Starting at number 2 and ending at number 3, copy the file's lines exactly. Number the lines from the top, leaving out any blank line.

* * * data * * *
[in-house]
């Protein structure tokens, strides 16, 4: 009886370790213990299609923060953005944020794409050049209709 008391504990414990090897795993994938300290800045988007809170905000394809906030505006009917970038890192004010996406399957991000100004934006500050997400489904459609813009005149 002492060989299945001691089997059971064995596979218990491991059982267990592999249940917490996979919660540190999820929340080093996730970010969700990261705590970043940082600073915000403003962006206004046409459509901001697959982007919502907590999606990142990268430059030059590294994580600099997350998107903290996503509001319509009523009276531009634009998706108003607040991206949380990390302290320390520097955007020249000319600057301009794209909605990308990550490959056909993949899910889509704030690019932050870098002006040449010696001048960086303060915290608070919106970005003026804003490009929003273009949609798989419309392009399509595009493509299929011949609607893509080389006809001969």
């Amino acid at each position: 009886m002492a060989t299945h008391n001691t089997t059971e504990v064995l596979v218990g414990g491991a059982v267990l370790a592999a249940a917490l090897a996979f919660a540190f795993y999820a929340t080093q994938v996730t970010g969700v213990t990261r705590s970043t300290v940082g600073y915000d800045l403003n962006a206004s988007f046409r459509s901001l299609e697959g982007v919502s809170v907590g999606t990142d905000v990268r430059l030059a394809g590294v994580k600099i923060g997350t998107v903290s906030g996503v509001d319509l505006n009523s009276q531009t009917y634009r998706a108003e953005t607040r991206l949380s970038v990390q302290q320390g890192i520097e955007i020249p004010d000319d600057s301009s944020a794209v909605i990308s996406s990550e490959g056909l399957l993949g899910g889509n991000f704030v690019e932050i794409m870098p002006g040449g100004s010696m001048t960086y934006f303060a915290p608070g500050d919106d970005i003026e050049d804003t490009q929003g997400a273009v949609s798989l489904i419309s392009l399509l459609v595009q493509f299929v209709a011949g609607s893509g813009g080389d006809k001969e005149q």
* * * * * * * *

């Protein structure tokens, strides 16, 4: 009886370790213990299609923060953005944020794409050049209709 008391504990414990090897795993994938300290800045988007809170905000394809906030505006009917970038890192004010996406399957991000100004934006500050997400489904459609813009005149 002492060989299945001691089997059971064995596979218990491991059982267990592999249940917490996979919660540190999820929340080093996730970010969700990261705590970043940082600073915000403003962006206004046409459509901001697959982007919502907590999606990142990268430059030059590294994580600099997350998107903290996503509001319509009523009276531009634009998706108003607040991206949380990390302290320390520097955007020249000319600057301009794209909605990308990550490959056909993949899910889509704030690019932050870098002006040449010696001048960086303060915290608070919106970005003026804003490009929003273009949609798989419309392009399509595009493509299929011949609607893509080389006809001969």
């Amino acid at each position: 009886m002492a060989t299945h008391n001691t089997t059971e504990v064995l596979v218990g414990g491991a059982v267990l370790a592999a249940a917490l090897a996979f919660a540190f795993y999820a929340t080093q994938v996730t970010g969700v213990t990261r705590s970043t300290v940082g600073y915000d800045l403003n962006a206004s988007f046409r459509s901001l299609e697959g982007v919502s809170v907590g999606t990142d905000v990268r430059l030059a394809g590294v994580k600099i923060g997350t998107v903290s906030g996503v509001d319509l505006n009523s009276q531009t009917y634009r998706a108003e953005t607040r991206l949380s970038v990390q302290q320390g890192i520097e955007i020249p004010d000319d600057s301009s944020a794209v909605i990308s996406s990550e490959g056909l399957l993949g899910g889509n991000f704030v690019e932050i794409m870098p002006g040449g100004s010696m001048t960086y934006f303060a915290p608070g500050d919106d970005i003026e050049d804003t490009q929003g997400a273009v949609s798989l489904i419309s392009l399509l459609v595009q493509f299929v209709a011949g609607s893509g813009g080389d006809k001969e005149q």